I was bereft. I was the Icarus of the ass. I was a square peg and the world was a round hole.
Months later, I was seeing someone new and they said they were open to it. This time, at least, I managed to put it on in front of them, and they gently fellated it and I felt very strange. But when push came to shove, when Grimace came to butt, I simply could not perform. They came over on the first gay day, when we found out the results of the postal survey and I drank a bottle of champagne before 2.30pm, and all I did was cry, eat a pizza, and pass out in front of them. It seemed like Grimace would never find the golden arches to call his own.
All of this changed on April 24, 2018, when someone I had been casually seeing told me he’d like to see me before he moved overseas the very next day. We met up for burritos – again, not a sex food – and as I shoved the large mess into my mouth, not knowing how prophetic it would be, he said the words that would change my life forever and ever: ‘You can fuck me today if you want to. I prepared this morning.’ What, I wondered, was preparing? ‘I drank a lot of coffee and made sure I was empty.’ It was now or never. He was literally fleeing the country the next day. I was being handed a divine gift.
And so it was, between the minutes of 4.29 and 4.35pm on that fateful Tuesday afternoon (I know because I texted my friend, who’s sitting right there, immediately before and immediately after), that Grimace finally had his moment in the sun. I felt sick with power. I understood at last why cis dudes are so full of their own shit if this is the feeling they’re dealing with all the time. I was invincible. I had hacked time and space. I had become what I hated, and I loved every moment.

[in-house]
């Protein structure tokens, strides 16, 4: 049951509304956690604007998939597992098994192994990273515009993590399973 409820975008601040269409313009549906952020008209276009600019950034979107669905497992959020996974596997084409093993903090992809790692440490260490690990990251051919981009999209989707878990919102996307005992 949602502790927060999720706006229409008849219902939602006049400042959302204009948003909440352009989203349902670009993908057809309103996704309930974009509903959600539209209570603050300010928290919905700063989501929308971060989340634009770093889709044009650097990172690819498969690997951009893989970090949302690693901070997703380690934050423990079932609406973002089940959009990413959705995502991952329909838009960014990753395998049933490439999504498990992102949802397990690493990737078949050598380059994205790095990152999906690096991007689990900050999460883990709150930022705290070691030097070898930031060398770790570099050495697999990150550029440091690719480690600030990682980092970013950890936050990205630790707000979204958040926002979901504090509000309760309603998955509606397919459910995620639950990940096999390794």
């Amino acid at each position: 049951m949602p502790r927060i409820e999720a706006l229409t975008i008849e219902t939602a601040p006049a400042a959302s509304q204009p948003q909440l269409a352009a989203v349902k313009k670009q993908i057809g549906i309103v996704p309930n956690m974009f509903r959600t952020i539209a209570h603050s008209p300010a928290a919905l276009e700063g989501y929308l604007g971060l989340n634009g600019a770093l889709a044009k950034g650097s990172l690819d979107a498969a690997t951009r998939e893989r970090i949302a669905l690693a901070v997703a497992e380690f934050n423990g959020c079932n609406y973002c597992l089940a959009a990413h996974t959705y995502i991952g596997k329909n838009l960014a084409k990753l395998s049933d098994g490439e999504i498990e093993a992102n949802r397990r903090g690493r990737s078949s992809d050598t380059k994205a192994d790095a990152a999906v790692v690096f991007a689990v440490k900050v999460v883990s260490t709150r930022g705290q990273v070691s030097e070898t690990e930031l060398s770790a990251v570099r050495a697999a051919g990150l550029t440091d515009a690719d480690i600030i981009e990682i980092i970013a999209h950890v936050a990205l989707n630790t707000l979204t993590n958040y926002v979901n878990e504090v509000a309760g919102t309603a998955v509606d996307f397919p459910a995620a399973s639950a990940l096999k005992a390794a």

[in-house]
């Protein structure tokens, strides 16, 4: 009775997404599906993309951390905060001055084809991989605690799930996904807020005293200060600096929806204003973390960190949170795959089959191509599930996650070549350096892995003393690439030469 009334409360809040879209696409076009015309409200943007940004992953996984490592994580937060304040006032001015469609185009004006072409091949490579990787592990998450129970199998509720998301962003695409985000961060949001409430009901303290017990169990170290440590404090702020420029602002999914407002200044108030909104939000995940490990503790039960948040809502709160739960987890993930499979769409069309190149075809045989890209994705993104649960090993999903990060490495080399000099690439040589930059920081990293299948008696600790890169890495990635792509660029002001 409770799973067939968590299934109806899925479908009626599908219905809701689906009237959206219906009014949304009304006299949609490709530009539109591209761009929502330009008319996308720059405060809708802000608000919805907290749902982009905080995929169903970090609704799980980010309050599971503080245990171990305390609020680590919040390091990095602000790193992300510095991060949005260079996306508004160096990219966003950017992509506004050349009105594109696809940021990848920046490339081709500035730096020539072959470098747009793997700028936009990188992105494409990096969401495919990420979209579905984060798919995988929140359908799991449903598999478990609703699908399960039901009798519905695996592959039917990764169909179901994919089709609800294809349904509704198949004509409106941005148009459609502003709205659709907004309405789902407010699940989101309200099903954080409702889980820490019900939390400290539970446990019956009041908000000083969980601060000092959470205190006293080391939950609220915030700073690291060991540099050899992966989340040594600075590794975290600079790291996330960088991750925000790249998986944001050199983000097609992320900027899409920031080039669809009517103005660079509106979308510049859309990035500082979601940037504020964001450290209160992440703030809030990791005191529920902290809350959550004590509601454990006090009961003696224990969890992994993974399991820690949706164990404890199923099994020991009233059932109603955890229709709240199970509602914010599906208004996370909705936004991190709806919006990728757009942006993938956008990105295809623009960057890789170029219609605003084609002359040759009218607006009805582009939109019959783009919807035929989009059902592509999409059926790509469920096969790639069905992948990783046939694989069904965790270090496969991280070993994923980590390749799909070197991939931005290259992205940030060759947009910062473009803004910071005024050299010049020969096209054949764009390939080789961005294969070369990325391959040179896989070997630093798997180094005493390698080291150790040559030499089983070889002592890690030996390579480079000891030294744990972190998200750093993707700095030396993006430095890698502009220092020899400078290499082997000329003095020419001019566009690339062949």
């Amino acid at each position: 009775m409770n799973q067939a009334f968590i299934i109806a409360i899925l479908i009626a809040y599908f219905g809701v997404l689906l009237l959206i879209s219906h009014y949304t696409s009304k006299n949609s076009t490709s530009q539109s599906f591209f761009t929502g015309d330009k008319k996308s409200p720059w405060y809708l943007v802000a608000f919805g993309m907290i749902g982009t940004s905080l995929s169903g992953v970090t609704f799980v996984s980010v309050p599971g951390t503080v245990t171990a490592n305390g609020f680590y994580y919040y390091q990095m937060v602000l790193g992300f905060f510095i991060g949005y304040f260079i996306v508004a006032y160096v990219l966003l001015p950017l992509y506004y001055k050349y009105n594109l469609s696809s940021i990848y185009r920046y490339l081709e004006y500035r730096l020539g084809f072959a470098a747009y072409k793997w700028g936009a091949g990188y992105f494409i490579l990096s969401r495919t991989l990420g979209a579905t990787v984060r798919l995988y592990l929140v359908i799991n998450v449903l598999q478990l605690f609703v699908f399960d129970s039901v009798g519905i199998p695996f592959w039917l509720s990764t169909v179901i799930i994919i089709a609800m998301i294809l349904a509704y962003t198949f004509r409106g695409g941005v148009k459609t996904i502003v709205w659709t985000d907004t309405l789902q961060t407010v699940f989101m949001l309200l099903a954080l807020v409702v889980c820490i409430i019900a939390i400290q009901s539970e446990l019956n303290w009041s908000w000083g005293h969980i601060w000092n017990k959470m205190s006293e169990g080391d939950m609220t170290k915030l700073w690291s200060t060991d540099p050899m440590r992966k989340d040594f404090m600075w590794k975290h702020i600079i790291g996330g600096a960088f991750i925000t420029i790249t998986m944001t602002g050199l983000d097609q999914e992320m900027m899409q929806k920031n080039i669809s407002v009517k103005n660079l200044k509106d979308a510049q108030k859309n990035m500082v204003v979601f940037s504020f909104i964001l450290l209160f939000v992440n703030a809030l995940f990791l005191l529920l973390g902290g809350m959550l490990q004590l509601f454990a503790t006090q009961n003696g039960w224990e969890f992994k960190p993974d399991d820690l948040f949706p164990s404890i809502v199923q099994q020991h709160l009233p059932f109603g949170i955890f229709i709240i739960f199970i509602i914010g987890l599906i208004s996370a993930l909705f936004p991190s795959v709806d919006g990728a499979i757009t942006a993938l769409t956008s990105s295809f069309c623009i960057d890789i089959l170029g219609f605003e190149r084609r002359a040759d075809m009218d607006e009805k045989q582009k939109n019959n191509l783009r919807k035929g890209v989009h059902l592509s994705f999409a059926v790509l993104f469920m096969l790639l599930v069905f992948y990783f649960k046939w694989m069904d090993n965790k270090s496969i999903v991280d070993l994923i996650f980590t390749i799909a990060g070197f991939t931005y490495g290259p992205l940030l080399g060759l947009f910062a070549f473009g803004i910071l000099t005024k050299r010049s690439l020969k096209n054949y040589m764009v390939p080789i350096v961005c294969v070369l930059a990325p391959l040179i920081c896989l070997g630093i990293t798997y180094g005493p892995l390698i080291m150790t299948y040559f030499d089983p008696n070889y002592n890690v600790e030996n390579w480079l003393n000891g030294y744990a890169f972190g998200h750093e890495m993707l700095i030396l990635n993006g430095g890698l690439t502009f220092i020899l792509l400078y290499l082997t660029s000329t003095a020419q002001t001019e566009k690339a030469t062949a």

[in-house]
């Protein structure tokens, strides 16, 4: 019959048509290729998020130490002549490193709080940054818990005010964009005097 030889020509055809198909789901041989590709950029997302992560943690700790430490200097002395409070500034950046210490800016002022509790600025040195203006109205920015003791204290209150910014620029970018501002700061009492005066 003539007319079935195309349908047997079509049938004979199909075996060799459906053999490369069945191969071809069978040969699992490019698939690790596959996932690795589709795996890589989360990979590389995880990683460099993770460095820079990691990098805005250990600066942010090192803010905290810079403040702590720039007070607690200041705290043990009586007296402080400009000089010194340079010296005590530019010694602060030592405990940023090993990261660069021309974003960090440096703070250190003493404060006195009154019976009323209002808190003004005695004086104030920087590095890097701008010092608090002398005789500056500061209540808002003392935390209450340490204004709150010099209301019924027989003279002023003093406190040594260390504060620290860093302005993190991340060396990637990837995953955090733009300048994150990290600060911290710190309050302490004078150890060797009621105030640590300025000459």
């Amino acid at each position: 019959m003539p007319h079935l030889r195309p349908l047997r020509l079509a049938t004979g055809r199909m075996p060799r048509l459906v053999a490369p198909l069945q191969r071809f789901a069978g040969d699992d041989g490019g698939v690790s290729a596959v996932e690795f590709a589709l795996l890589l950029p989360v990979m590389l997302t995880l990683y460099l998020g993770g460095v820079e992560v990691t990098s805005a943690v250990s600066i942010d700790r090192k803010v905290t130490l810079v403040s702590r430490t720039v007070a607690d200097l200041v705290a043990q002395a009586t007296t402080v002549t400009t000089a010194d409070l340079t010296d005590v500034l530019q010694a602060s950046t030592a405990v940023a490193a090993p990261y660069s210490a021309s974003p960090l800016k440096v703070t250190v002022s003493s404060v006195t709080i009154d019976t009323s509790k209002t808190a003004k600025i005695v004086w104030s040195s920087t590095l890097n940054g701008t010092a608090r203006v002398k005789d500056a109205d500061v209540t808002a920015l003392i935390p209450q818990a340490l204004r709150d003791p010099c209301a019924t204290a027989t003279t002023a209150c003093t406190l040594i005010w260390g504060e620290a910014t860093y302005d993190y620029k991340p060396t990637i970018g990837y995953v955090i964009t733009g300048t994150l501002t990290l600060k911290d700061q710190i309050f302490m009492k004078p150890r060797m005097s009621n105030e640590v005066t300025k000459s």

In the afterglow, I suddenly remembered that I had not kept my promise to Patrick. Delicately, I got up and wandered to the doorway, staring lovingly at my beautiful, freshly pegged friend. Smiling, I slammed the door onto my purple cock, and watched his face contort into one of horror. ‘I really didn’t like that,’ he said, his eyes filled with the same horny fear. Of course, once I explained, he understood. A true ally.
Emboldened by my new massive dick energy, 10 days later I was on a first Tinder date and later that night he came back to my house. I asked if he would ever peg, not because I was intending to but because I’m a good conversationalist, dammit. He thought it was a proposition, and he accepted. Importantly, this was a straight boy who had never done any butt stuff before. So, I climbed that heterosexual Everest, and the next day he left, both of us content in the understanding that we would never speak again, but that we would always have that one lusty night, that one powerful Grimace.
It has been one year and four months since the last time I pegged. Whether I ever will again, I don’t know. But Grimace taught me everything I know about love and sex and queerness and power and fear. He taught me to be unafraid to subvert my role. He proved to me that all the things I was told about who I should be, how to be a good Vietnamese girl, are wrong. I don’t think this is exactly what my parents had in mind when they fled after the war by boat for their kids to have a better life, but Grimace taught me how to live my best one, and we can only hope that one day he will ride again. Thank you.
Thanks for listening. Please rate, review, and subscribe to the podcast, and follow Queerstories on Facebook for updates.